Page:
Big Tech's algorithms have turned billions of device users into addicts whose every whim is tracked and baited.
Everywhere you look, high tech is in somebody's bullseye. Take Apple. On the inside, top investors are worried about its products' effects on children. On the outside, liberal activists are grousing about its offshore billions it can now bring home under GOP tax reform. Even usually anti-regulation conservatives at the National Review are asking why Big Tech isn't regulated like Big Oil or Big Tobacco.
Beyond these dots that attest to a backlash is understanding what's really going on below the screens and in the minds of Facebook's 2 billion users and Google-owned YouTube's 1.5 billion users. There is a new phrase describing this sphere of human activity, the technology behind it and its effects. What's being called the attention economy is coming under new scrutiny because it's seen as undermining the journalism profession as well as trust in public institutions and democracy.
"We come here in friendship," said Anthony Marx, president of the New York Public Library, co-chair of the Knight Commission on Trust, Media and Democracy, at Stanford University this week. The panel was created last fall to try to fix the attention economy's biggest problems, which also include the way Google search and Facebook have demoted the visibility of independent media, under the guise of fighting fake news.
"We're at Stanford; the belly of the beast. This is where it all started. Which is why we're here, why we need to understand what you all are thinking," Marx said, speaking to panelists, an audience filled with tech executives and commission members culled from some of the monopolistic companies under attack.
"Let's be very clear about two things," he said, proceeding diplomatically. "One, you all have created this amazing tool. If you had said to me as a child that I would have something in my pocket that could connect me to all the information in the world, potentially, I wouldn't have believed you. That's astonishing. So thank you. That's the good news."
"The less good news is this is not taking us to a good place," he continued. "It has not taken us to a good place. And I'm not supposed to say any of this, but your industry, the industry that you all are a part of, I think the world has changed its view of the industry in the last year, in a way that I have never seen the likes of before. Meaning what was thank you, is now uh-oh. Bad things are coming of this, and that puts us all on the spot, which is why we are here. We want to understand what is possible -- what can be better."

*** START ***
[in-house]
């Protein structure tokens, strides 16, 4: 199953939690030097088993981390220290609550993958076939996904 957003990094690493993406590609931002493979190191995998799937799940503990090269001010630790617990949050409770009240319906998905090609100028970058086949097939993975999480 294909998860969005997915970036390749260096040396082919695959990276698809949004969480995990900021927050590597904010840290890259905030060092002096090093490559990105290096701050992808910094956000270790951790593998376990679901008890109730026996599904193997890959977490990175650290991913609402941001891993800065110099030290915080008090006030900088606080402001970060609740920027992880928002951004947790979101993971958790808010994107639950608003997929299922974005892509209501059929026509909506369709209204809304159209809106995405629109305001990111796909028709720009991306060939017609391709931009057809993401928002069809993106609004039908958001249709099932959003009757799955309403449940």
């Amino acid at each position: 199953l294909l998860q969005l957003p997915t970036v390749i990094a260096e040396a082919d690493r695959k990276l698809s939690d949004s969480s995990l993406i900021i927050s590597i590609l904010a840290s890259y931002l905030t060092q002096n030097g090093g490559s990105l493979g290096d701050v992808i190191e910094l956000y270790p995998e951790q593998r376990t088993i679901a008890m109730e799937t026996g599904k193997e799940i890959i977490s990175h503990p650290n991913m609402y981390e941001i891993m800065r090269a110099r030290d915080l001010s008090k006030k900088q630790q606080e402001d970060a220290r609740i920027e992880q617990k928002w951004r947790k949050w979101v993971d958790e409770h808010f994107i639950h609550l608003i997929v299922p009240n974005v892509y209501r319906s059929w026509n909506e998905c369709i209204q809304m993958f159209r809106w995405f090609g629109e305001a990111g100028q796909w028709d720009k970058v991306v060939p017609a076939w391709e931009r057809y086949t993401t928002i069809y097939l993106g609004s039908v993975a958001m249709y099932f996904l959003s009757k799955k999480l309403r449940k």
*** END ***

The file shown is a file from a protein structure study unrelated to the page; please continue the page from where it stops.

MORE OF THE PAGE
The Attention Economy
Those outside Silicon Valley's innermost circles cannot access or evaluate the algorithms powering Facebook's news feeds and advertising-driven content placement, or YouTube's engine that recommends other videos individual users might like. However, panelists at the Commission's Stanford University session were exceptionally articulate and forthcoming about the nature and goals of the algorithms, better described as brain-mimicking artificial intelligence.
Harris said the attention economy, or the media on everyone's smartphones and computers, is not just the endless marketing we all see. There's a deeper reason why many established news sources can be supplanted by shadowy propaganda on major platforms, why facts can be outrun by opinions and lies, and why narrower tribal loyalties can usurp democratic institutions.
Harris pointed the finger of blame at the heart and circulatory system of Silicon Valley. Its artificial intelligence algorithms are designed to trigger brain responses and be addictive, he said. They power a business model loosely called online advertising, but that is a superstructure that cashes in by targeting and provoking shared interests, via curated content. But it also separates society into disconnected spheres.